How Climate Change Affects Lightning
A Shift in Lightning Patterns
With around 100 strikes per second, lightning currently hits the ground around eight million times per day, but that number could be set to dramatically increase as global warming accelerates. Scientist predict, we could expect to see a 12% increase in lightning activity for every 1°C of warming, meaning countries like the US could see a 50% increase in the number of strikes by the end of the century.
Increase in Intense Thunderstorms
Thunderstorms happen because of convection, the Earth’s surface heated by sunlight and infrared radiation causes water to condense as buoyant air rises.
As CO2 increases and the land surface warms, stronger updrafts are more likely to produce lightning. In a climate with double the amount of CO2, we may see fewer lightning storms overall, but 25% stronger storms, with a 5% increase in lightning.
Lightning damage will increase because of its role in igniting forest fires, where dry vegetation, also caused by rising temperatures, creates more ‘fuel’ for fires, so even a small change in climate may have huge consequences.
For example, lightning strikes killed 147 people in just 10 days during the summer in the north Indian state of Bihar, with the unprecedented surge in deaths caused by lightning being blamed on climate change.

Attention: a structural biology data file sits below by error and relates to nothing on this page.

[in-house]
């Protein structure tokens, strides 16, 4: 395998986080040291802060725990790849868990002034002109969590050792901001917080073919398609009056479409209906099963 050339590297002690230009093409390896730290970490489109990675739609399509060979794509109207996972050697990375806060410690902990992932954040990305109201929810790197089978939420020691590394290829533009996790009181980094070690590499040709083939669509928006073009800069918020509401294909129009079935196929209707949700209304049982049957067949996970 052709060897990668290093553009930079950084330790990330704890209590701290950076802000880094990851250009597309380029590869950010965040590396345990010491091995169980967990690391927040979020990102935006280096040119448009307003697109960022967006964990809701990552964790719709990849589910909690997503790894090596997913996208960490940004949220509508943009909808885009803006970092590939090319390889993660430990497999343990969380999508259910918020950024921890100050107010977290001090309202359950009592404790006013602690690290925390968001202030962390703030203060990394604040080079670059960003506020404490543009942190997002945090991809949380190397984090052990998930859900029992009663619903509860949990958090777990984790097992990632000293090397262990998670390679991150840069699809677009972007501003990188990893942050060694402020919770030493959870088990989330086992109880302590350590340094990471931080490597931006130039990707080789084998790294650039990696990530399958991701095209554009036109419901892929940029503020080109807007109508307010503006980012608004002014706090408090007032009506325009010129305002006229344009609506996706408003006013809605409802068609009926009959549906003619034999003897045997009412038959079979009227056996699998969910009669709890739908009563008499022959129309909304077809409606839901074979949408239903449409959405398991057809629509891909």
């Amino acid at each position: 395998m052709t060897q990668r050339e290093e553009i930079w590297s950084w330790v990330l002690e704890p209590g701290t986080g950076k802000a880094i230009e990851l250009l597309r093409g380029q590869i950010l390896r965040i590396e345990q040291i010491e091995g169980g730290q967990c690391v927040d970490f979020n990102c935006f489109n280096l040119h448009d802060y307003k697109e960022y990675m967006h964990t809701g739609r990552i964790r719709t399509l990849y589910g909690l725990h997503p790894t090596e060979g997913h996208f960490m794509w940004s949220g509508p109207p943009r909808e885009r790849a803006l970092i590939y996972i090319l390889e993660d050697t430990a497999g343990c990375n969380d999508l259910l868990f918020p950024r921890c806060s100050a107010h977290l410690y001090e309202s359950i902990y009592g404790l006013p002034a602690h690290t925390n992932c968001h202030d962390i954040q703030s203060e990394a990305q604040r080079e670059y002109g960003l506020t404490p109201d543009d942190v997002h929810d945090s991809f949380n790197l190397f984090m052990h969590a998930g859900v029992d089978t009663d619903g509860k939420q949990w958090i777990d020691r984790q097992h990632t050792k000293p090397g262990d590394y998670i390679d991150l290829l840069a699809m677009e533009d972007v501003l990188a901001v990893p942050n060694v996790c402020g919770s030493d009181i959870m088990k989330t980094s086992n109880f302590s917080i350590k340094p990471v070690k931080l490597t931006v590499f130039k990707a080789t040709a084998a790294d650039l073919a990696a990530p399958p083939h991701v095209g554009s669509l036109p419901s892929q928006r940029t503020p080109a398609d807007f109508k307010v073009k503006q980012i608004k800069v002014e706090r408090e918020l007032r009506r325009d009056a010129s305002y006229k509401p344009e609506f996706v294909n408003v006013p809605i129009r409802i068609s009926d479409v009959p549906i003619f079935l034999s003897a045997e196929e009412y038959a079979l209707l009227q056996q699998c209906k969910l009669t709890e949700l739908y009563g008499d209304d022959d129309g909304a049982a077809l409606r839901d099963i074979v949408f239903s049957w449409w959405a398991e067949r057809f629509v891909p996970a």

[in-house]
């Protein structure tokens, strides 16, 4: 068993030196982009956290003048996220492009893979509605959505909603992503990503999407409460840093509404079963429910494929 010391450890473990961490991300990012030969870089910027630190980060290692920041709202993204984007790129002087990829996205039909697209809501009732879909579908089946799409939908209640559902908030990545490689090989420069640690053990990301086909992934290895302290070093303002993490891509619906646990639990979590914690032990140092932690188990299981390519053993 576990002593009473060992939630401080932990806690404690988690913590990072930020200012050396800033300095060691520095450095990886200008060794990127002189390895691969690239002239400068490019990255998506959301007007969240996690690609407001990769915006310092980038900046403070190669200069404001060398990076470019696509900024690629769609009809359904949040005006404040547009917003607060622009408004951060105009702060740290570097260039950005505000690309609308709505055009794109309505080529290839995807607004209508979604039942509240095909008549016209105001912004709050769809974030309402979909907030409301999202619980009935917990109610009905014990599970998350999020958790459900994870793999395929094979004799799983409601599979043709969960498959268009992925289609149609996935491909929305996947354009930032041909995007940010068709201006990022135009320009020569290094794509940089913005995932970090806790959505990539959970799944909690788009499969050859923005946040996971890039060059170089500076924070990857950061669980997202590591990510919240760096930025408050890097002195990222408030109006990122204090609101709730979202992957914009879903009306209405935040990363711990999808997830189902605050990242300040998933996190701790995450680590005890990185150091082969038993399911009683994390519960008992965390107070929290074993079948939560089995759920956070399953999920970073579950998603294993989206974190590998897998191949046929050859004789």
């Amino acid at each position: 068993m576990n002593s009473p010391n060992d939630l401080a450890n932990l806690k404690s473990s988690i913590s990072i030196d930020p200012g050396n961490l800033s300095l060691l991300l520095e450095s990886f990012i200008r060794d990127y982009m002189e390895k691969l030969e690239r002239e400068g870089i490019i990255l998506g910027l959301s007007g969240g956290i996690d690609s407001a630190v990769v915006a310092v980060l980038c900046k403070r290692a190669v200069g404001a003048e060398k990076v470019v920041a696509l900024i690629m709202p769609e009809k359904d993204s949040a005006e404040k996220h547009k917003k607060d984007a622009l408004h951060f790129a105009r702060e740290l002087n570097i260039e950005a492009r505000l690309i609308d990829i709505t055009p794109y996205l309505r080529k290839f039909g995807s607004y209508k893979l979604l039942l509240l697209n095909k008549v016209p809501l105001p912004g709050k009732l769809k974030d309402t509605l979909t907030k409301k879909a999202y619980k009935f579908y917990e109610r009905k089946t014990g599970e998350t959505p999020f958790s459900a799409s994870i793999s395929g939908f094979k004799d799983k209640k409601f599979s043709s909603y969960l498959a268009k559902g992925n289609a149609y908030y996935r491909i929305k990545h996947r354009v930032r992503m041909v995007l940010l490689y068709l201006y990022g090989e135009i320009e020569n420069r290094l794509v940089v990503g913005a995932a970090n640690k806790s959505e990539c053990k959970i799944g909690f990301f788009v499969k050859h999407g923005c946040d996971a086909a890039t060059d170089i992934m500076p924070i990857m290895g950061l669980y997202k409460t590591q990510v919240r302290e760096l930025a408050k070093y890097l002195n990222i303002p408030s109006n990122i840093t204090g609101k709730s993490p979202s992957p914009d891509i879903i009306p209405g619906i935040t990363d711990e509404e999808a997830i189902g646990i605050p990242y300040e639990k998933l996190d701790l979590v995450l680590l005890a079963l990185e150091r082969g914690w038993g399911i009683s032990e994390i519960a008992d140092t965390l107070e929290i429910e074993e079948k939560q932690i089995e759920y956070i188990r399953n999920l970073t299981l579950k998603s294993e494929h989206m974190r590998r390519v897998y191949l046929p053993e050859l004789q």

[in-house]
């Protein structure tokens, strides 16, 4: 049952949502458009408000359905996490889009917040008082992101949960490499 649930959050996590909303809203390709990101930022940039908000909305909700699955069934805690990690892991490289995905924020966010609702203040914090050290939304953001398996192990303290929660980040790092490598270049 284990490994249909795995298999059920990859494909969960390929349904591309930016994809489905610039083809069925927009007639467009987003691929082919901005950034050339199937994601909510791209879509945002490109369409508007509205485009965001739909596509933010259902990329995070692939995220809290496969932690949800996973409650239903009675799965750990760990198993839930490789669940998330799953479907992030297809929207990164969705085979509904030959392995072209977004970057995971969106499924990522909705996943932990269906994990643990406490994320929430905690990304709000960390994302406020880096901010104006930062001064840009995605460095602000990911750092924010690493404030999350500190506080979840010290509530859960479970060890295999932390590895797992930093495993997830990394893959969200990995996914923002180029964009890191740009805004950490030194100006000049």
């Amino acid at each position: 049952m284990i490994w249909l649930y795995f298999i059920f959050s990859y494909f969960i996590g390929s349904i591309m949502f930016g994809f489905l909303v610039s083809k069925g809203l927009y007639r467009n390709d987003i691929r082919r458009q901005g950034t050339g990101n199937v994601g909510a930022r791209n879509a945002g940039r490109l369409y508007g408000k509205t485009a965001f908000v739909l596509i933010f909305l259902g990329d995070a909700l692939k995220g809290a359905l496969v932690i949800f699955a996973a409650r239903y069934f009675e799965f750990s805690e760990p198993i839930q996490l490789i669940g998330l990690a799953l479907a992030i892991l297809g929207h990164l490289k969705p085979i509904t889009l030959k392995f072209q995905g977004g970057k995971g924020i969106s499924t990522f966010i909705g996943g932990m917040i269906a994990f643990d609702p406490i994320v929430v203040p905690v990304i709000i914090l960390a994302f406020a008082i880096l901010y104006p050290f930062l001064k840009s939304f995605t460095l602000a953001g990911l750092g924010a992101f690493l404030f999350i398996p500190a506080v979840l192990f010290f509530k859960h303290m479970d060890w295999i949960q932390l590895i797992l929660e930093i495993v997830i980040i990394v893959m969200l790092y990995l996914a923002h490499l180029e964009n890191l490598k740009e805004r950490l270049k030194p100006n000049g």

The last decade has been the hottest in India since records began. The rising temperatures have also been linked to frequent heatwaves followed by delayed but more intense monsoons, with deadly lightning strikes now expected by those who live there.
The distribution of lightning is directly linked to the Earth’s climate, which is driven by solar insolation.
Lightning activity is dependent on surface temperatures over short periods of time, and due to projections of a warmer climate in the future, one of the key questions is what the impact of impending global warming on lightning, thunderstorms, and other severe weather will be.
What to Do
While the impact climate change will have on our weather still remains uncertain, researchers agree that by implementing simple measures like installing lightning protection systems in buildings could go a long way in avoiding deaths and injuries.
Thunderstorm patterns can’t be changed, but the protection is out there, with lightning protection systems acting as the only reliable and consistent way of protecting buildings from lightning strikes.